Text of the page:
They also have multiple resources educating customers on how to measure body size. It’s a smart business move because the size and fit concerns are one of the biggest reasons why customers hesitate to shop for clothes online.
Why Do You Need a PIM: When you need content assets like product descriptions or size guides specific to each product page, it can be very easy to mix up these assets if you rely on spreadsheets to manage your product content.
With a PIM like Talkoot, it’s very easy to ensure that content matches the product, both at the content creation and approval phases.
4. Parks Project
What do you get when you combine fashion with forest conservation?
You get the Parks Project.
This apparel brand’s story is entwined with the conservation of national parks in the US, and from product photos in natural settings to the names of the products, they are remarkably on brand.
Their product description might not be as extensive as some of the brands in this roundup, but each page has a bullet point on how every product supports different nature conservancy projects and organizations.
Here’s a sampler from five different collections:
This level of detail is extremely important for your brand story to be credible, given that every other fashion brand seems to be talking about green causes.
The website highlights brand partnerships with reputed bodies like National Geographic and the National Parks. It also details current and ongoing conservation projects the brand is supporting across different areas.
If you landed on one of these pages directly, you might think that you have landed on an environment non-profit website.
But then, if you are a fan of nature and are looking for a hoodie or a tee, you will most likely want to hit the buy button, post about it on Twitter, or volunteer and be a part of a community.
Why Do You Need a PIM: A PIM solution like Talkoot helps you update your product pages easily, and in bulk without needing to individually go into each page.
It can also connect with your PLM system, letting you automatically pull critical information stored there without making you laboriously copy-paste information across multiple systems.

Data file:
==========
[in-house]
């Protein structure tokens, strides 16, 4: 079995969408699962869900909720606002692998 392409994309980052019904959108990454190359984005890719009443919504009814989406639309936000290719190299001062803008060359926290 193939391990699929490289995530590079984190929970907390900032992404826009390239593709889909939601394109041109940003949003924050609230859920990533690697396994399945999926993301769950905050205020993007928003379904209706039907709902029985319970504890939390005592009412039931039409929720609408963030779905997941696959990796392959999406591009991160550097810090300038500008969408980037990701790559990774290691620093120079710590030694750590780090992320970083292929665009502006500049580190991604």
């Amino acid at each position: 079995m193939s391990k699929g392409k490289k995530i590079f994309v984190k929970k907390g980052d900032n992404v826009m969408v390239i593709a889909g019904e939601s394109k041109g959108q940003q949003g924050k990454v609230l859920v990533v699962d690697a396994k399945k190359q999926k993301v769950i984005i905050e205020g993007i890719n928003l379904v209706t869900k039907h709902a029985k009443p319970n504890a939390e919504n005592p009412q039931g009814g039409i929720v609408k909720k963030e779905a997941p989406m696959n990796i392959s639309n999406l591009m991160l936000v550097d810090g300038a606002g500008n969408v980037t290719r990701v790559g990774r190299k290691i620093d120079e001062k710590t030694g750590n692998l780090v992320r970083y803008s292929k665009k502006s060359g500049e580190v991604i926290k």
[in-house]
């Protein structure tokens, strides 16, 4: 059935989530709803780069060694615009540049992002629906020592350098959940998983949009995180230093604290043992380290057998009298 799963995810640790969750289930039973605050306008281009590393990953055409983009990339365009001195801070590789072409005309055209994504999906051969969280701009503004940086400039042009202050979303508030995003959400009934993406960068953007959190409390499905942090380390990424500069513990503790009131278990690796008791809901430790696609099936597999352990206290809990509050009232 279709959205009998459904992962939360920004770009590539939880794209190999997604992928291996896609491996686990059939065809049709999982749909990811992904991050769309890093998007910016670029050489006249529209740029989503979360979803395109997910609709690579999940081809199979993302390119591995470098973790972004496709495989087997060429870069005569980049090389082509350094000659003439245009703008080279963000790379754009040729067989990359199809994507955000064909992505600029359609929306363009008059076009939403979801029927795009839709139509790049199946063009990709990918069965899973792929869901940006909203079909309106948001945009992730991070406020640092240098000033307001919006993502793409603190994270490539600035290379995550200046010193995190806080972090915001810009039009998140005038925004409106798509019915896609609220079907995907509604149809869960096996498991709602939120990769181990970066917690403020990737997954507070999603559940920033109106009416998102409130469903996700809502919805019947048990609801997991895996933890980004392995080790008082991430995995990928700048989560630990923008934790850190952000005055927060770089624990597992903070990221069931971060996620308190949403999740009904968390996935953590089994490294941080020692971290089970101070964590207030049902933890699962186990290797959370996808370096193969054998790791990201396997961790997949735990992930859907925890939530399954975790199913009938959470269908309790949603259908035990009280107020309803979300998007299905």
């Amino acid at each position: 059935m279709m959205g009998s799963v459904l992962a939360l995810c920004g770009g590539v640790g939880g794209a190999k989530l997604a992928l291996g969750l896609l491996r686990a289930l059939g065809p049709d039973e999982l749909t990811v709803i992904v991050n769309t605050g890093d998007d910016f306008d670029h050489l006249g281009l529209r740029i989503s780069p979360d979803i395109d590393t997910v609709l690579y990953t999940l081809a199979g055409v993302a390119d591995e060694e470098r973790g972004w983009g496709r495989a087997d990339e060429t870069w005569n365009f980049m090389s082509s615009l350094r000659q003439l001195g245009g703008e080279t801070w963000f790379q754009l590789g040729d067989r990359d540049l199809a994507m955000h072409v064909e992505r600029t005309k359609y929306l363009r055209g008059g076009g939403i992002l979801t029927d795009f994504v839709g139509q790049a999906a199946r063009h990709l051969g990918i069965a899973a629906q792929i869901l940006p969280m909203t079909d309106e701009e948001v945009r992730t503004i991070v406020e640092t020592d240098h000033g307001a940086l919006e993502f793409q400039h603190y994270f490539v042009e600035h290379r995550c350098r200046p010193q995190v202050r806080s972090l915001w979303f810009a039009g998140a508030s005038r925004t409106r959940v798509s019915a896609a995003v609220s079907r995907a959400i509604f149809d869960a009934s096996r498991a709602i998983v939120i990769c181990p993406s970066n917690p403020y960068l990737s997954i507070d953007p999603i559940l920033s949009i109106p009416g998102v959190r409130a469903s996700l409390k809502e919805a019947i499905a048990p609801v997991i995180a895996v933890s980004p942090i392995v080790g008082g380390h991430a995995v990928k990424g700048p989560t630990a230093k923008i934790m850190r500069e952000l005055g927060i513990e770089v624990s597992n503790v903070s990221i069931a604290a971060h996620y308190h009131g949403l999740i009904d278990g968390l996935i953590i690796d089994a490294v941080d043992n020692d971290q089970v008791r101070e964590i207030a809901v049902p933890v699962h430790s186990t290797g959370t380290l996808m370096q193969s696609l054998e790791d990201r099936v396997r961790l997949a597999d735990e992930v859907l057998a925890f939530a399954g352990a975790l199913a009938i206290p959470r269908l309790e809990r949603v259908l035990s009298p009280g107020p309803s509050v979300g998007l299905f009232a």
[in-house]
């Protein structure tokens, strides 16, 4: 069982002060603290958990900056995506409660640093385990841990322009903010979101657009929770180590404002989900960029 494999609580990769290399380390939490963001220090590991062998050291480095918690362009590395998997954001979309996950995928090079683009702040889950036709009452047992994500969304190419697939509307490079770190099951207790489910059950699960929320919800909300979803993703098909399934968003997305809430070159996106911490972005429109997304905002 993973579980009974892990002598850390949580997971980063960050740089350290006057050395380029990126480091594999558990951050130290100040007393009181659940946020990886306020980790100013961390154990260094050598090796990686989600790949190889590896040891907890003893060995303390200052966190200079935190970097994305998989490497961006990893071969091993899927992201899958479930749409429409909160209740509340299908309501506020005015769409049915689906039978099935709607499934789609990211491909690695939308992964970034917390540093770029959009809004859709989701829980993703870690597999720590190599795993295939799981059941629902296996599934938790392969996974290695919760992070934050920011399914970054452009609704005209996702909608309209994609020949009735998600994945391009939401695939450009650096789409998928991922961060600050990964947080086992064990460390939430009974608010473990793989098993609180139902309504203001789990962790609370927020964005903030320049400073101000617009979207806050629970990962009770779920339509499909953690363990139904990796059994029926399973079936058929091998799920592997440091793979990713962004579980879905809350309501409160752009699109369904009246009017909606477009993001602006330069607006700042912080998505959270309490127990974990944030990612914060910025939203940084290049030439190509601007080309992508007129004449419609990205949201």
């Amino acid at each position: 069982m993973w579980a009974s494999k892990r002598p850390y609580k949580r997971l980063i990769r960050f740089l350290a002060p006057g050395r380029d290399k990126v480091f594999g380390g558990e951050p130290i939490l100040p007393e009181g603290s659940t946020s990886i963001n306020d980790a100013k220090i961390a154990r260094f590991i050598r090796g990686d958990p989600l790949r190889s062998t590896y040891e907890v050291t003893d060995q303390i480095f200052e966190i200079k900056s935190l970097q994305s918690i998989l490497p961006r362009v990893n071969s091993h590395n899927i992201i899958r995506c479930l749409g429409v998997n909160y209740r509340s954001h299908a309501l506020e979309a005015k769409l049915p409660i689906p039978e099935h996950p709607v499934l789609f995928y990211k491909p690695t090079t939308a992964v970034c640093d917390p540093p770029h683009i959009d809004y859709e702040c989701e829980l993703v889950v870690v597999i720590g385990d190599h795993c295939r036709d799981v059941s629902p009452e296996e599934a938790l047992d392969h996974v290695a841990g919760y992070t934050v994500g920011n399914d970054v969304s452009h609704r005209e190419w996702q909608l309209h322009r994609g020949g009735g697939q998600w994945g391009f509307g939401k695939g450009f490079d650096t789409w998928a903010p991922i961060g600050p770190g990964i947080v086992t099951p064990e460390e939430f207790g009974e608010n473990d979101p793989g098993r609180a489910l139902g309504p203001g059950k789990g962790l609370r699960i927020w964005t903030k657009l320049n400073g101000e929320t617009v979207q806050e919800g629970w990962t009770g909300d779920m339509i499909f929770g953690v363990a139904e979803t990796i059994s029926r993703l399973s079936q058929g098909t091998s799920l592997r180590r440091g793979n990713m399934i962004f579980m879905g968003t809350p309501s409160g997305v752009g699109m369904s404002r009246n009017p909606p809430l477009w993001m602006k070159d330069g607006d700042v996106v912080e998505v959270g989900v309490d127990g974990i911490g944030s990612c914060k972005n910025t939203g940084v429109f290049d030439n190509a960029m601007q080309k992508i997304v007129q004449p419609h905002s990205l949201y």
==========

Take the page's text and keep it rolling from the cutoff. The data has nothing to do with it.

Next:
Lululemon needs no introduction, so I am going to straight-up show how they structure their product pages.
After the essential details are out of the way (price, color, size, product photos, every product page has a “Why we made this” section.
It’s a simple question that every customer would be intrigued by.
This structure is a smart way of highlighting 3 core features of the product without making the customer read through every line of your product page.
Beyond the product pages, Lululemon has a whole host of content-rich pages covering a variety of events and people like a 108km endurance run through the Gobi desert and a resource-rich page to commemorate the International Day of Yoga.
Of course, each of these pages also features contextual products that people can buy, thus combining content with commerce.
Why Do You Need a PIM: If your brand is promoting an event (like Yoga day), you can use Talkoot to quickly edit the product pages of yoga apparel to make the description match shopper search intent that will help you rank higher in SERPs and increase the conversion rate. Once the event is over, you can revert to the old content with a few clicks inside Talkoot.
This feature allows your marketing and eCommerce team to work in sync, and eliminate the confusion that crops up often when the customer finds that the product copy differs from the ad copy.
In a recent 2 PM memo, Web Smith highlights the stupendous growth story of Parade, an apparel and accessories brand.
In their first 12 months, they acquired nearly 100,000 customers. The brand did $10M in sales in its first full fiscal year in 2020 with about 70% coming organically. The brand is now valued at $70M.
These numbers are unheard of in fashion, but doable in the world of CPG (consumer packaged goods).
Smith’s recommendation is that fashion brands have to turn their products into a utility. Then, customers will frequently pick up products by force of habit, just like they do with their favorite toothpaste, ice cream, or conditioner.
He cites Lululemon as one of the few apparel brands to have cracked that code, all of which was possible because of strong performance and a thriving community.
A community that grows only on the back of a strong and shared brand story.
So, what story are you going to tell your customers?